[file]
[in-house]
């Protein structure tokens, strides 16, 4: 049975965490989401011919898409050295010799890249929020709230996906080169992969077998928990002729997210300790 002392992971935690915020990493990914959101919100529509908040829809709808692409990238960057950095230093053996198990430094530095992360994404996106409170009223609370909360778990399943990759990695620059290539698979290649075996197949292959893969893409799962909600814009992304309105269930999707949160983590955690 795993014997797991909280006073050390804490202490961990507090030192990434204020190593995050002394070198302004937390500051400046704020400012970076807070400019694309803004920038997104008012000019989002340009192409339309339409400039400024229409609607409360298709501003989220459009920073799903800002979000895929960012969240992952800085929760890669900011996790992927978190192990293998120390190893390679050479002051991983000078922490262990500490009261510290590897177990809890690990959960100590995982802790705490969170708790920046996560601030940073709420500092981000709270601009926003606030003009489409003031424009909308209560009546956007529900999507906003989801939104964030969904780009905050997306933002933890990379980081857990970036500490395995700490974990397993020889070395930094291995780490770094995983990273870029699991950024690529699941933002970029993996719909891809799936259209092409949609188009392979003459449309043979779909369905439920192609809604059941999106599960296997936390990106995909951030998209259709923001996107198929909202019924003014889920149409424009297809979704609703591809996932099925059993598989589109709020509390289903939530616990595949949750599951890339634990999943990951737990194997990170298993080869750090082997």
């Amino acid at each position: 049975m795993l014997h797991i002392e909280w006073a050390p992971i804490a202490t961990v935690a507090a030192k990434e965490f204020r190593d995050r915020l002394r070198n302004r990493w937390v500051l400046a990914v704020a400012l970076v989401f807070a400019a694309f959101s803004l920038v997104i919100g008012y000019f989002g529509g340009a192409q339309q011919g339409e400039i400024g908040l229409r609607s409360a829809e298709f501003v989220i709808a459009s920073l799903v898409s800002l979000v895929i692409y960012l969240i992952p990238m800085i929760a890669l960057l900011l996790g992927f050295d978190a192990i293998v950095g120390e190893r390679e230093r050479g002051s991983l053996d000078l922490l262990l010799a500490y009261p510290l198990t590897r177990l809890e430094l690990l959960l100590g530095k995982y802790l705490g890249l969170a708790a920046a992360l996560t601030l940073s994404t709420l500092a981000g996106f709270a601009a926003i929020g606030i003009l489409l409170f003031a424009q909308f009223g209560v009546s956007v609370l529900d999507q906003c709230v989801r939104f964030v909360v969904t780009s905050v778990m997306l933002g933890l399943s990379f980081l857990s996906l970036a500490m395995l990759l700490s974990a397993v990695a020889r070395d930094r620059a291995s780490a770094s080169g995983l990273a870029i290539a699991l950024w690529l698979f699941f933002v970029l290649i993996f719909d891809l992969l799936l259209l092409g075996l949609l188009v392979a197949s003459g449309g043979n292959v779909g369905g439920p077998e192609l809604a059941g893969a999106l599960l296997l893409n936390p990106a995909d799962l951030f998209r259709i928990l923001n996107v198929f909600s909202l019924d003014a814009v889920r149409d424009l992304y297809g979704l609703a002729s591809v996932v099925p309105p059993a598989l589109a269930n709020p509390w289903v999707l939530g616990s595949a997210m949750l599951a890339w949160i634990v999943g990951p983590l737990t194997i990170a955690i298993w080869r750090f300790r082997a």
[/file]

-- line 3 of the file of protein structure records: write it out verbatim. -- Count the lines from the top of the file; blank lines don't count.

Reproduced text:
């Amino acid at each position: 049975m795993l014997h797991i002392e909280w006073a050390p992971i804490a202490t961990v935690a507090a030192k990434e965490f204020r190593d995050r915020l002394r070198n302004r990493w937390v500051l400046a990914v704020a400012l970076v989401f807070a400019a694309f959101s803004l920038v997104i919100g008012y000019f989002g529509g340009a192409q339309q011919g339409e400039i400024g908040l229409r609607s409360a829809e298709f501003v989220i709808a459009s920073l799903v898409s800002l979000v895929i692409y960012l969240i992952p990238m800085i929760a890669l960057l900011l996790g992927f050295d978190a192990i293998v950095g120390e190893r390679e230093r050479g002051s991983l053996d000078l922490l262990l010799a500490y009261p510290l198990t590897r177990l809890e430094l690990l959960l100590g530095k995982y802790l705490g890249l969170a708790a920046a992360l996560t601030l940073s994404t709420l500092a981000g996106f709270a601009a926003i929020g606030i003009l489409l409170f003031a424009q909308f009223g209560v009546s956007v609370l529900d999507q906003c709230v989801r939104f964030v909360v969904t780009s905050v778990m997306l933002g933890l399943s990379f980081l857990s996906l970036a500490m395995l990759l700490s974990a397993v990695a020889r070395d930094r620059a291995s780490a770094s080169g995983l990273a870029i290539a699991l950024w690529l698979f699941f933002v970029l290649i993996f719909d891809l992969l799936l259209l092409g075996l949609l188009v392979a197949s003459g449309g043979n292959v779909g369905g439920p077998e192609l809604a059941g893969a999106l599960l296997l893409n936390p990106a995909d799962l951030f998209r259709i928990l923001n996107v198929f909600s909202l019924d003014a814009v889920r149409d424009l992304y297809g979704l609703a002729s591809v996932v099925p309105p059993a598989l589109a269930n709020p509390w289903v999707l939530g616990s595949a997210m949750l599951a890339w949160i634990v999943g990951p983590l737990t194997i990170a955690i298993w080869r750090f300790r082997a």